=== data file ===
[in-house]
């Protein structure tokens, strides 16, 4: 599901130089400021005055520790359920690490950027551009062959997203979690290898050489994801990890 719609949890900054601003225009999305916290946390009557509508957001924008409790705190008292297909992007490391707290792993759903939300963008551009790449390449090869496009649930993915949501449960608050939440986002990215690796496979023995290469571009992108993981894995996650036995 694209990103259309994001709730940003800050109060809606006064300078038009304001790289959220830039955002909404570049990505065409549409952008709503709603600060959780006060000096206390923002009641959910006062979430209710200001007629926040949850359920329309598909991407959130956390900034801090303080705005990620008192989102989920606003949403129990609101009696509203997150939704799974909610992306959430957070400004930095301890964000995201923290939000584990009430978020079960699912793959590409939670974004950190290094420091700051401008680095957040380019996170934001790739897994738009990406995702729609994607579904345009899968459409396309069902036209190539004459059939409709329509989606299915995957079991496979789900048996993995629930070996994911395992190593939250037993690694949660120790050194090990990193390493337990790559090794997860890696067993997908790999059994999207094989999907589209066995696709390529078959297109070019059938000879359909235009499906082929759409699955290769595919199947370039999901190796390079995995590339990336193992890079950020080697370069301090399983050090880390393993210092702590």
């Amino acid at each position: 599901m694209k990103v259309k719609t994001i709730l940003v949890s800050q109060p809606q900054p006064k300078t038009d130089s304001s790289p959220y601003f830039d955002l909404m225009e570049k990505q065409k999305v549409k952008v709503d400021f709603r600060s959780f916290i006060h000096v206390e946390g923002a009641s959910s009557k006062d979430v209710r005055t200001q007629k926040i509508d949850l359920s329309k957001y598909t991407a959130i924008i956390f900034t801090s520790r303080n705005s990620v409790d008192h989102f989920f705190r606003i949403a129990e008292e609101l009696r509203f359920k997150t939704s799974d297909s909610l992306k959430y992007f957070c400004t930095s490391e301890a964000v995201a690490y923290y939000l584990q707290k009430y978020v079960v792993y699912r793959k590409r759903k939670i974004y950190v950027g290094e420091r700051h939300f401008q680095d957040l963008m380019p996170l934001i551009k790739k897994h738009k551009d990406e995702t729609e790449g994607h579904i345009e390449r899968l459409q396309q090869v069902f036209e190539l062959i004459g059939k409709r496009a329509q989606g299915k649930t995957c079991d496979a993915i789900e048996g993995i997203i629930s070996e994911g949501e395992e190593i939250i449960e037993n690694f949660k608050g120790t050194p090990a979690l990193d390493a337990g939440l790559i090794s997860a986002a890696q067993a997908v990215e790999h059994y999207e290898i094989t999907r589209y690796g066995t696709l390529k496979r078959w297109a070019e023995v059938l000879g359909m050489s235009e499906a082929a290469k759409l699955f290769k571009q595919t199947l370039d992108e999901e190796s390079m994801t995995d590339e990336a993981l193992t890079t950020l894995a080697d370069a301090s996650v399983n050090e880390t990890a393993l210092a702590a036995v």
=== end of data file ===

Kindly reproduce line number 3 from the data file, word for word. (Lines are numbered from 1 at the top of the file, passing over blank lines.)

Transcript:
């Amino acid at each position: 599901m694209k990103v259309k719609t994001i709730l940003v949890s800050q109060p809606q900054p006064k300078t038009d130089s304001s790289p959220y601003f830039d955002l909404m225009e570049k990505q065409k999305v549409k952008v709503d400021f709603r600060s959780f916290i006060h000096v206390e946390g923002a009641s959910s009557k006062d979430v209710r005055t200001q007629k926040i509508d949850l359920s329309k957001y598909t991407a959130i924008i956390f900034t801090s520790r303080n705005s990620v409790d008192h989102f989920f705190r606003i949403a129990e008292e609101l009696r509203f359920k997150t939704s799974d297909s909610l992306k959430y992007f957070c400004t930095s490391e301890a964000v995201a690490y923290y939000l584990q707290k009430y978020v079960v792993y699912r793959k590409r759903k939670i974004y950190v950027g290094e420091r700051h939300f401008q680095d957040l963008m380019p996170l934001i551009k790739k897994h738009k551009d990406e995702t729609e790449g994607h579904i345009e390449r899968l459409q396309q090869v069902f036209e190539l062959i004459g059939k409709r496009a329509q989606g299915k649930t995957c079991d496979a993915i789900e048996g993995i997203i629930s070996e994911g949501e395992e190593i939250i449960e037993n690694f949660k608050g120790t050194p090990a979690l990193d390493a337990g939440l790559i090794s997860a986002a890696q067993a997908v990215e790999h059994y999207e290898i094989t999907r589209y690796g066995t696709l390529k496979r078959w297109a070019e023995v059938l000879g359909m050489s235009e499906a082929a290469k759409l699955f290769k571009q595919t199947l370039d992108e999901e190796s390079m994801t995995d590339e990336a993981l193992t890079t950020l894995a080697d370069a301090s996650v399983n050090e880390t990890a393993l210092a702590a036995v």